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A reader talks about his friend, a Jamul Indian

“The Kumeyaay Nation and the Jamul Band were here long before San Diego was discovered.”

“This is not like anything they told us they were going to build." - Image by Matthew Suárez
“This is not like anything they told us they were going to build."

Native Americans have a history of service

Re: “The casino’s been built — Jamul is still fighting it,” cover story.

I just read the article regarding the Jamul casino and wanted to weigh in here with my thoughts.

"Our improvements will go all the way down to TGIFriday’s in Rancho San Diego."

If the argument from the Jamul Committee is that they were here first, I disagree. The Kumeyaay Nation and the Jamul Band were here long before San Diego was discovered. Historically, the natives were brushed aside, land taken was without compensation, and reservations were created to contain them.

I do not know the exact record here, who did what to whom, but I note that the original reservation was next to the Catholic Church as, historically, most are around the state. I doubt seriously that they gave up their land voluntarily. There is a historical argument that indeed everyone living in Jamul is trespassing. The argument really is, as usual, “not in my backyard.”

I served in the U.S. Army in 1968 with a fine young man, a Jamul Indian Band member named Jim Mesa. We did not know each other, but we were thrown together by the draft and trained together through Basic Training and Advanced Infantry Training and six months later flew to Vietnam on the same 747.

As men training in the combat arms, we had many long talks about our lives, past, present, and hopefully the future. I heard many stories about racism, being treated as a second-class citizen, and the difficulties of reservation life. Which I have never forgotten. I am not much of a gambler, but I do occasionally drive out and enjoy a meal in the Tony Gwynn sports bar and revel in the place and think about how proud my friend would be if he had lived to see it.

Jim was killed in combat September 30, 1968, four days after his twentieth birthday. His mother received a Bronze Star and a Purple Heart and a Combat Infantryman’s Badge on his behalf. Native Americans have a history of service unparalleled by any other minority group. They are not only Americans they are the original Americans. I am glad they have finally finished and opened the Casino and wish them much success. They deserve it.

  • Ken McCormack
  • Spring Valley
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“This is not like anything they told us they were going to build." - Image by Matthew Suárez
“This is not like anything they told us they were going to build."

Native Americans have a history of service

Re: “The casino’s been built — Jamul is still fighting it,” cover story.

I just read the article regarding the Jamul casino and wanted to weigh in here with my thoughts.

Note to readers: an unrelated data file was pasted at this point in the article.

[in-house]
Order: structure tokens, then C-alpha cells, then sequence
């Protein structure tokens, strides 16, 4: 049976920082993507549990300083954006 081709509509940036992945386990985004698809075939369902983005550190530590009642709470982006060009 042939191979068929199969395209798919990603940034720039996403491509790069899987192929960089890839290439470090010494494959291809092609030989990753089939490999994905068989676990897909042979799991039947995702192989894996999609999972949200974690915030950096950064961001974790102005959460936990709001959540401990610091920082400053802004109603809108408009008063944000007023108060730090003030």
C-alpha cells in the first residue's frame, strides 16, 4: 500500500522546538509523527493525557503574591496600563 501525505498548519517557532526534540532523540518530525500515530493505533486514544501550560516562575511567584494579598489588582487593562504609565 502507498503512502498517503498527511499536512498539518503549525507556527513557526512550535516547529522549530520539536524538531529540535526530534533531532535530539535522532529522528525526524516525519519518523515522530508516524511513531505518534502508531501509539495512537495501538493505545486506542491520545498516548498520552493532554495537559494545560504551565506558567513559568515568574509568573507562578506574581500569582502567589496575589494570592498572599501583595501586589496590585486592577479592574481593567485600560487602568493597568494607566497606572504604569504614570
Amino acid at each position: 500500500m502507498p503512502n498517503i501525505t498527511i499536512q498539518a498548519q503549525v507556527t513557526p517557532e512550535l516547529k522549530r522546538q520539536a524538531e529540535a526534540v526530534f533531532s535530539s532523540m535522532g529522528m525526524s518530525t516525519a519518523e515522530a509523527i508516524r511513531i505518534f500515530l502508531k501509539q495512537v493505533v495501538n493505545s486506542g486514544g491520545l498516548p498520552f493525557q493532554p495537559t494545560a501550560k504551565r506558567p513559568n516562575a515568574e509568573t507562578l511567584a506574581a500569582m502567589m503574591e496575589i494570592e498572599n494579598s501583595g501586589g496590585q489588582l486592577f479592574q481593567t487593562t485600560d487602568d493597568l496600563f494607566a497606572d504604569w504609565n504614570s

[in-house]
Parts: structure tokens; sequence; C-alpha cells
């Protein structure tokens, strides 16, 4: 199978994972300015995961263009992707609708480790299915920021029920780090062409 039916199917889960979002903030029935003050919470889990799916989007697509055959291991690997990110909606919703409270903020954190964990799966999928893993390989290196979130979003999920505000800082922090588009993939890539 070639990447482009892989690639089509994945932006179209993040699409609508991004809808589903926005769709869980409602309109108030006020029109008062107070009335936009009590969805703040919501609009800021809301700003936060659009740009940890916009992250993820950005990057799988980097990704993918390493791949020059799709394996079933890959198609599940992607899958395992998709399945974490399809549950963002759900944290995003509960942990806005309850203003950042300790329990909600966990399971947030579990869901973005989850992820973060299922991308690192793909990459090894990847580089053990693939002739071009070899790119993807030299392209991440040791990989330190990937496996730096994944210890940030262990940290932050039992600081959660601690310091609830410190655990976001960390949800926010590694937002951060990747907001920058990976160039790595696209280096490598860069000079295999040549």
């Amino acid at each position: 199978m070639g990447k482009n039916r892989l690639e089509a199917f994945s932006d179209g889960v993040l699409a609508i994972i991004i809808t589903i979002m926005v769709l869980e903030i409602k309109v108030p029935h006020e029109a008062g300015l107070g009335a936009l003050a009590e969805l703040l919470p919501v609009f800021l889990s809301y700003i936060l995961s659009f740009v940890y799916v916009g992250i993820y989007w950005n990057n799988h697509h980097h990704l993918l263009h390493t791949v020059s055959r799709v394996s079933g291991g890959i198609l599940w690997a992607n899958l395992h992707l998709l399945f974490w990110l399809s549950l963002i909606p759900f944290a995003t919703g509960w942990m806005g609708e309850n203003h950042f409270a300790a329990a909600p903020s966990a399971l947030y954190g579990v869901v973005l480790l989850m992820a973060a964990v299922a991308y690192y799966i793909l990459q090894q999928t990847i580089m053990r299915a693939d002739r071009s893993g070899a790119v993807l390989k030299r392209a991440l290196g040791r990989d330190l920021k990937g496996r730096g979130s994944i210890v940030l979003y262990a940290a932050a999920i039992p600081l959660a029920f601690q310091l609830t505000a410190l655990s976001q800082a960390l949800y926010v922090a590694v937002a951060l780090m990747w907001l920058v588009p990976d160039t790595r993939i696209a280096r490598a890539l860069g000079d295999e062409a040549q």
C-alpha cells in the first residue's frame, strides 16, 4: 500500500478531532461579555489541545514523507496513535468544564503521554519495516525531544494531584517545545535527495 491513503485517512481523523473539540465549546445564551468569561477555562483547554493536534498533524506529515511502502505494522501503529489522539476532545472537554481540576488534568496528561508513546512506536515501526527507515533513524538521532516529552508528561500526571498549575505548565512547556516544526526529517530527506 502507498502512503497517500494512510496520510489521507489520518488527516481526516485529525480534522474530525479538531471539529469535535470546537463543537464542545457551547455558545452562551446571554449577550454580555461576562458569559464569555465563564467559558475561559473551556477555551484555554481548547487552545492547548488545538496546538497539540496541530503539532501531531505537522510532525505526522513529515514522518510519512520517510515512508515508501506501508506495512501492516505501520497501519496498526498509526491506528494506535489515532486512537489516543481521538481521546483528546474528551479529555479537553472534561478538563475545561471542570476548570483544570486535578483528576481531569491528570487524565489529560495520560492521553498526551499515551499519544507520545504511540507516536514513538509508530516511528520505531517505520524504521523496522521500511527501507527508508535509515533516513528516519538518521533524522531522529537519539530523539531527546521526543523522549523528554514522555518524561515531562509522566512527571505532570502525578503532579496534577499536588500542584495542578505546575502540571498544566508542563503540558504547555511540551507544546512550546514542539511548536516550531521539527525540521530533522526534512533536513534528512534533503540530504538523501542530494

"Our improvements will go all the way down to TGIFriday’s in Rancho San Diego."

If the argument from the Jamul Committee is that they were here first, I disagree. The Kumeyaay Nation and the Jamul Band were here long before San Diego was discovered. Historically, the natives were brushed aside, land taken was without compensation, and reservations were created to contain them.

I do not know the exact record here, who did what to whom, but I note that the original reservation was next to the Catholic Church as, historically, most are around the state. I doubt seriously that they gave up their land voluntarily. There is a historical argument that indeed everyone living in Jamul is trespassing. The argument really is, as usual, “not in my backyard.”

I served in the U.S. Army in 1968 with a fine young man, a Jamul Indian Band member named Jim Mesa. We did not know each other, but we were thrown together by the draft and trained together through Basic Training and Advanced Infantry Training and six months later flew to Vietnam on the same 747.

As men training in the combat arms, we had many long talks about our lives, past, present, and hopefully the future. I heard many stories about racism, being treated as a second-class citizen, and the difficulties of reservation life. Which I have never forgotten. I am not much of a gambler, but I do occasionally drive out and enjoy a meal in the Tony Gwynn sports bar and revel in the place and think about how proud my friend would be if he had lived to see it.

Jim was killed in combat September 30, 1968, four days after his twentieth birthday. His mother received a Bronze Star and a Purple Heart and a Combat Infantryman’s Badge on his behalf. Native Americans have a history of service unparalleled by any other minority group. They are not only Americans they are the original Americans. I am glad they have finally finished and opened the Casino and wish them much success. They deserve it.

  • Ken McCormack
  • Spring Valley
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Comments
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This is less about Indian rights and the hazards of gaming to those that frequent casinos, and more about what booty the various government agencies get a $hare of.

Feb. 7, 2018

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